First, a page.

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Automated Reconstruction of Archaeological Finds
Authors: M. Ş. Sağıroğlu, A. Erçil, Selim Balcısoy
Published in: Proceedings of CAA’2006
Publication year: 2006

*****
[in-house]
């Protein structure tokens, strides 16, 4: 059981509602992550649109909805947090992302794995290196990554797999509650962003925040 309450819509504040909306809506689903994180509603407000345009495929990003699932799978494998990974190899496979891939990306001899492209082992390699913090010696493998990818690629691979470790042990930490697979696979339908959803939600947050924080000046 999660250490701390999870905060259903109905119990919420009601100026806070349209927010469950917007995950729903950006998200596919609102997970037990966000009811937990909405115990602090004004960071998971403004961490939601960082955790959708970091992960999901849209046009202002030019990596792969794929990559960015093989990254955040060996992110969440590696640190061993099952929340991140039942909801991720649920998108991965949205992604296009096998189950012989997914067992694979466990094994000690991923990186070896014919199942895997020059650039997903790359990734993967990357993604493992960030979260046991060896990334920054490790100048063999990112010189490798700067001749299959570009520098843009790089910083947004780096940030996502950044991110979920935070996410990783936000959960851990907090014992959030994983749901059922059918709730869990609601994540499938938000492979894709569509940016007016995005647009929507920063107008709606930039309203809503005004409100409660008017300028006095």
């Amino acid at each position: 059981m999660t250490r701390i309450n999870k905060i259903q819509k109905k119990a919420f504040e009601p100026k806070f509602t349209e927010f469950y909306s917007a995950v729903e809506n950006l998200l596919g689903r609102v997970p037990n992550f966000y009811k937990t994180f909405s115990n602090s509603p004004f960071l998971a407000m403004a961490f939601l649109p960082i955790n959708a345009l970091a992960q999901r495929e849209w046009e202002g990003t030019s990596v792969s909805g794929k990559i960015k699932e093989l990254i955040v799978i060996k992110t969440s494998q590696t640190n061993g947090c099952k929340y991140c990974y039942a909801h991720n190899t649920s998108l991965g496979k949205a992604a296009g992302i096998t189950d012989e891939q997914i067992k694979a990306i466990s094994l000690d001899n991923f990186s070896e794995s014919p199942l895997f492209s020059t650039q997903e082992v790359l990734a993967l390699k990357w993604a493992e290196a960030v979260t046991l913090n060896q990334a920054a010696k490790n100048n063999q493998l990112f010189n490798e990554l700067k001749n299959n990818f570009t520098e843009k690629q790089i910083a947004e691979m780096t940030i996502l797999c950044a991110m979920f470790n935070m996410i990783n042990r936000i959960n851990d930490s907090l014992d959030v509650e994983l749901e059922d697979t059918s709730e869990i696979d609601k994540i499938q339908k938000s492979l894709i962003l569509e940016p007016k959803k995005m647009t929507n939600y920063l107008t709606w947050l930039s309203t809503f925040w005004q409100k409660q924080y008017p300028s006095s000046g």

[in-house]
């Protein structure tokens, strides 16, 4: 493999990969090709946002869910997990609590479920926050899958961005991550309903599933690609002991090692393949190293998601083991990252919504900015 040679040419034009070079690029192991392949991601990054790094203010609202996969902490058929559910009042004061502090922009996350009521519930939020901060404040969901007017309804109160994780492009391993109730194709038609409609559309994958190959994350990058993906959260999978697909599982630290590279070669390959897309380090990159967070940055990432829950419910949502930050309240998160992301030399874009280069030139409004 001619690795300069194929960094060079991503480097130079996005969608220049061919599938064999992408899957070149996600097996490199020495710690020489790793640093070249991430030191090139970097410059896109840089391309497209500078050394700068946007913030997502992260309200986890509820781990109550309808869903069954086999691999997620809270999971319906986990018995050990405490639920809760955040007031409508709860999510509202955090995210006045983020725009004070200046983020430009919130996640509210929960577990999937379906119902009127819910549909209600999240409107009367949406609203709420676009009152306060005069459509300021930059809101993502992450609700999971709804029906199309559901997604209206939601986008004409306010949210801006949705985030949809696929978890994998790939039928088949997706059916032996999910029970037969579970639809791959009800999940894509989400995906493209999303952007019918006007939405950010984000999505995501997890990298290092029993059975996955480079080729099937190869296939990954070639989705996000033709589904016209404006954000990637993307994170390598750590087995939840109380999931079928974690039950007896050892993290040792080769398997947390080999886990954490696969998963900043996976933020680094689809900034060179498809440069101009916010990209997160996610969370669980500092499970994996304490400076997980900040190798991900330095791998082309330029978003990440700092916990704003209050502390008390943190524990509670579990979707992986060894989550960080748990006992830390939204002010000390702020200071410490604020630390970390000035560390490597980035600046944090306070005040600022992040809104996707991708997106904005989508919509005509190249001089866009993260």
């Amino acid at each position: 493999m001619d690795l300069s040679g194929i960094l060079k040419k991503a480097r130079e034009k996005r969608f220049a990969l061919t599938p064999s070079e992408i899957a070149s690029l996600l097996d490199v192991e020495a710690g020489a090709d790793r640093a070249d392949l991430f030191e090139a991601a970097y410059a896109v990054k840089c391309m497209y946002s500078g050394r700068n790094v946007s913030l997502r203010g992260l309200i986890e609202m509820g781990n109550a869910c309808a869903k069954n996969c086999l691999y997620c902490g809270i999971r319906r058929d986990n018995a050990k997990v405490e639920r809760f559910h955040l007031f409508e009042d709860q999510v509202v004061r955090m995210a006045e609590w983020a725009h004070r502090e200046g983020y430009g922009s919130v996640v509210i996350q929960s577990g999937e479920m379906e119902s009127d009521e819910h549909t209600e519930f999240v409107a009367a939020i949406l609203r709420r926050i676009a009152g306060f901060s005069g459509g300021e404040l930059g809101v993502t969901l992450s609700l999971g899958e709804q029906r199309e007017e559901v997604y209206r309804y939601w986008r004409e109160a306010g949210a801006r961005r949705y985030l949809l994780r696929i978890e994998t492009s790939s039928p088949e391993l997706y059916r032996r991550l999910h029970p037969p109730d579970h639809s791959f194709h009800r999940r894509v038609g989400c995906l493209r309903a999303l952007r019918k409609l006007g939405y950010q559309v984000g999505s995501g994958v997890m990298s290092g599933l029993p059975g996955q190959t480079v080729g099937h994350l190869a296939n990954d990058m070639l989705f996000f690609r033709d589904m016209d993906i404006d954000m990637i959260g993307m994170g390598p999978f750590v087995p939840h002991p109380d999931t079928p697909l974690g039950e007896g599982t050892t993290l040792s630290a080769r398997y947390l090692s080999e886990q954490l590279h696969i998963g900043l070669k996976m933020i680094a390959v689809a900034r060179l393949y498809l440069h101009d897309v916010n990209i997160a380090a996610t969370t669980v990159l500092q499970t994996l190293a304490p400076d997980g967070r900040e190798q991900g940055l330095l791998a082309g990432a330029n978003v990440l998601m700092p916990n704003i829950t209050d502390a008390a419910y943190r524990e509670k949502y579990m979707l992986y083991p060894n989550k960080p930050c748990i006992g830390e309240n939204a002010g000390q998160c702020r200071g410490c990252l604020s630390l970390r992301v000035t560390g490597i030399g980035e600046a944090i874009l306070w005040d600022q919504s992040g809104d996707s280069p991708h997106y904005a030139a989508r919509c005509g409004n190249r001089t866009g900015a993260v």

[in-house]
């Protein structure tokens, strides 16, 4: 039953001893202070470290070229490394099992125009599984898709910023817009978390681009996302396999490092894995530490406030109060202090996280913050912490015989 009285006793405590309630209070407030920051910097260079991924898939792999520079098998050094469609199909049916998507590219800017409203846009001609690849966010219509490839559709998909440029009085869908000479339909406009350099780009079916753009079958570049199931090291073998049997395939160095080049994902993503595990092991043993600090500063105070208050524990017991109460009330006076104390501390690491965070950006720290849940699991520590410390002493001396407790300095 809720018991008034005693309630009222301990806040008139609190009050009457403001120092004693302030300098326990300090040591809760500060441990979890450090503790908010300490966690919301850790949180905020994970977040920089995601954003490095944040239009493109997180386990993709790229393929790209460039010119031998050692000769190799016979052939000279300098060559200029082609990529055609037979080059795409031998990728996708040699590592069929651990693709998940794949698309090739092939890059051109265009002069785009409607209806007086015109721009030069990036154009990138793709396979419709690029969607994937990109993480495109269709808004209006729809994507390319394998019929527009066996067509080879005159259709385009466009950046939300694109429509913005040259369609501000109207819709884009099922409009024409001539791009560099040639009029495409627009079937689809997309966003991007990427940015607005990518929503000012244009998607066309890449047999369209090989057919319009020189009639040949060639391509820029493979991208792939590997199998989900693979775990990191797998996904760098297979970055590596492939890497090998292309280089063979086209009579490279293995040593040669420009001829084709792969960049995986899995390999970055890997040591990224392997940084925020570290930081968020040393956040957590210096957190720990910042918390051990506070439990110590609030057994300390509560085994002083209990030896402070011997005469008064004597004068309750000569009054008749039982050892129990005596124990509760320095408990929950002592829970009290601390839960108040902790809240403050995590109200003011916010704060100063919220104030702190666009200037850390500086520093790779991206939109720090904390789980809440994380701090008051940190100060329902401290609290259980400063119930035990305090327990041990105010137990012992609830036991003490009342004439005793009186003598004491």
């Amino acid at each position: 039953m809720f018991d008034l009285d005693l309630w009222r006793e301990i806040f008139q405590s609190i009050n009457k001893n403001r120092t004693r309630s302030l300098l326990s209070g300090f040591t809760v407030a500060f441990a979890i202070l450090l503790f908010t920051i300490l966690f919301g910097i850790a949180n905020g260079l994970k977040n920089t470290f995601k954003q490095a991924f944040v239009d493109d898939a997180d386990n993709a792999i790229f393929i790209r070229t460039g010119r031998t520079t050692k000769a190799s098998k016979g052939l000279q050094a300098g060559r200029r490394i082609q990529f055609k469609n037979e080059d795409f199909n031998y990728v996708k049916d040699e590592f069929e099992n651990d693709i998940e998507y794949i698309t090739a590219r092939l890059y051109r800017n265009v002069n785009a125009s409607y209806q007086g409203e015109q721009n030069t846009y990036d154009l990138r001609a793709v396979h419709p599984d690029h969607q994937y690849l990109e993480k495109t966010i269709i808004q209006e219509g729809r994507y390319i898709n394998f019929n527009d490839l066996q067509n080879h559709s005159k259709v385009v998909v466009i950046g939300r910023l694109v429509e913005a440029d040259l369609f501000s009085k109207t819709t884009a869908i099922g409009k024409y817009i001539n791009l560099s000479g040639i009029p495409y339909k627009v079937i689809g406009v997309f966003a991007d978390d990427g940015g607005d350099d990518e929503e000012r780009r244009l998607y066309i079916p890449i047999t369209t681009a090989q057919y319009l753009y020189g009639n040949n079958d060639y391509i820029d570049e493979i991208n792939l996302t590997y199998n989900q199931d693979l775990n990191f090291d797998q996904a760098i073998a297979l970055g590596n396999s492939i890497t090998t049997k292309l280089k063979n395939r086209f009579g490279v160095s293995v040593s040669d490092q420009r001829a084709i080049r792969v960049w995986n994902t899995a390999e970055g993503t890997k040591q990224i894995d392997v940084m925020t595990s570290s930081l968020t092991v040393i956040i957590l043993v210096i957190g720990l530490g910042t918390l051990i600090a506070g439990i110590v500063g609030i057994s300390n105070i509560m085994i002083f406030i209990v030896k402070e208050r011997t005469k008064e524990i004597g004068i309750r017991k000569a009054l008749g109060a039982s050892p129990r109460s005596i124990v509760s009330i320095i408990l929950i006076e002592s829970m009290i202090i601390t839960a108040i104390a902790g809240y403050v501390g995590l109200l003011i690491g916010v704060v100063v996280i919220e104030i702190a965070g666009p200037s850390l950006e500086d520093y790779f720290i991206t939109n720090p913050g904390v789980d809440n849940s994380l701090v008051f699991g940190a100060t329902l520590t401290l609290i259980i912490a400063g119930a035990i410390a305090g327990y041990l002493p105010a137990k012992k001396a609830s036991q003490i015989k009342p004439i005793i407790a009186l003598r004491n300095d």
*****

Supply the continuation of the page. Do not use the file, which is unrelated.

Abstract: The aim of our work is to develop a method for the automated assembly of broken objects with surface texture from their pieces. The task of reassembling has great importance in the fields of anthropology, failure analysis, forensics, art restoration, and reconstructive surgery. It also appears heavily in archaeology. The fact that performing reconstruction of archaeological objects from fragments manually is very time-consuming; this fact motivates automatic techniques for reassembly of fragments. In general, reconstruction of objects can be regarded as a puzzle- solving problem, which contains many problems endemic to pattern recognition, computer vision, feature extraction, boundary matching, and optimization fields. Our proposed approach is based on defining a fast and robust method that finds the best transformation of pieces that maximizes matching and continuity of textures of fragments while satisfying the geometrical constraints. After the acquisition and preprocessing of the data, the first step is the prediction of the pixel values in a band around the border of the pieces. The prediction algorithm automatically fills in this extension region using information in the central part. The main idea in extending the picture/texture on the fragment outwards is that the correlation between the features of the predicted region and its true neighboring piece is significantly higher than alternative pairings. We propose to use FFT Shift Theory to find a solution that will maximize the correlation between the predicted parts of a piece and other pieces.
 

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